I do. Every few years I try to listen to it, not just to maintain my chops and to keep my memory fresh, but also to see how it holds up. So, when I said that the first album sometimes sounds cacophonous to me, there was a period I had a hard time listening to that album at all because it just sounded like pandemonium to me. Then comes a period where you listen to Second Coming, and the drums sound kind of artificial; there were a lot of sample drums on that. But then, as time goes on, you kind of hear what you liked about it in the first place. So, I’m very proud of all the albums, and the EP, and have no real problem listening to them today. The Violent New Breed is definitely my favorite; it never felt like it got old to me. I enjoy listening to it today.

Andrew:
It took courage and foresight for both of you and Tim to drastically alter the sound of each album. With each turn, Shotgun Messiah was ahead of the curve. What prompted you to explore different musical avenues?

Harry:
It’s not a conscious decision. You know, there have been times when we’ve tried to be contrived, tried to write what was expected of us, and it just doesn’t work. The magic is right there, right then, and two years later down the line, it’s something else; you’re inspired by something else. So, it was a natural progression — we didn’t try to change — except, of course, Violent New Breed. We lost the drummer and bass player right before starting to record the demo, and we just figured at that point, “What the hell? We’re not gonna arrange this for a traditional rock band anymore. Now we can really use the studio as an instrument. Now we can really do whatever crazy things we want to.” So, that’s what we did.

Andrew:
It is obvious that you and Tim were in an especially creative state of mind when you recorded Violent New Breed. Were you guys into any particular genre of music at the time?

Harry:
We have always been musical omnivores, so it’s not like we were listening to one thing and that’s the only influence we had. We were listening to anything from what was top-40 at the time, to what was going on in the R&B scene, or industrial, or heavy rock, or, at that point, some grunge had started bleeding in. So, we were listening to pretty much anything and everything that came our way. Veracious music listeners.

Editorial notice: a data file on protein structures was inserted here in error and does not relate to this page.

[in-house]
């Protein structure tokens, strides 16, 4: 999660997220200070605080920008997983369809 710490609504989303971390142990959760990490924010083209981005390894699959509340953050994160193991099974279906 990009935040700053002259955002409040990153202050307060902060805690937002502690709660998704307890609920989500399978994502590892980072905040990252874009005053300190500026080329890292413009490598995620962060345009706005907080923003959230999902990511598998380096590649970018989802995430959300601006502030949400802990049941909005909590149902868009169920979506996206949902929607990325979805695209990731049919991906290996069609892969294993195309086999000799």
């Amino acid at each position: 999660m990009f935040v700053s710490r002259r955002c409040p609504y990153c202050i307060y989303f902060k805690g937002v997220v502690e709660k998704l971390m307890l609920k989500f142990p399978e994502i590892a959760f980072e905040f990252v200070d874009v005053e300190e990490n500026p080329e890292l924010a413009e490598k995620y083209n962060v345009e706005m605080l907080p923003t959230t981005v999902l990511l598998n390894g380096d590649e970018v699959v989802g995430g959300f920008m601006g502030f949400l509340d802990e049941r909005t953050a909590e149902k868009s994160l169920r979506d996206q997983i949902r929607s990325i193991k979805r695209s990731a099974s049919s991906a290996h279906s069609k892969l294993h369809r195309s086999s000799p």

Andrew:
Violent New Breed is a substantial contrast from the band’s previous two records. Was there a blueprint behind the making of the album?

Harry:
The blueprint, usually people try to hide these things, and I guess, I haven’t really mentioned it for a long time, but Tim called me up and said, “There’s this album you have to hear.” So, I got in the car, I drove over to his place, and he played me this European, industrial thing. He’d been into Industrial for a few years at that point. So, he played me this thing called “Peace, Love & Pitbulls;” it was a very famous Swedish singer/guitarist who’d gone down to Amsterdam and did some wild stuff. It was just this really brutal kind of Industrial-with-guitars thing, and I just thought it was amazing. Immediately, we sat down and thought, “Is there any way we could arrange our stuff in this vein, with just samples, and sounds going in, and coming out?” It’s like Bob Ezrin‘s production on steroids. So, we sat down, and we worked on trying to make that happen. And the co-producer on the album [Ulf “Cybersank” Sandquist], he worked on the Peace, Love & Pitbulls album, so Tim contacted him, and he agreed to do it without knowing that we were considered a hard rock/glam metal band kind of a thing. He wouldn’t have worked with us had he known, but I guess he just liked the cut of Tim’s jib. So, we went to Sweden, and we recorded an album with him. And that’s how it happened.

Andrew: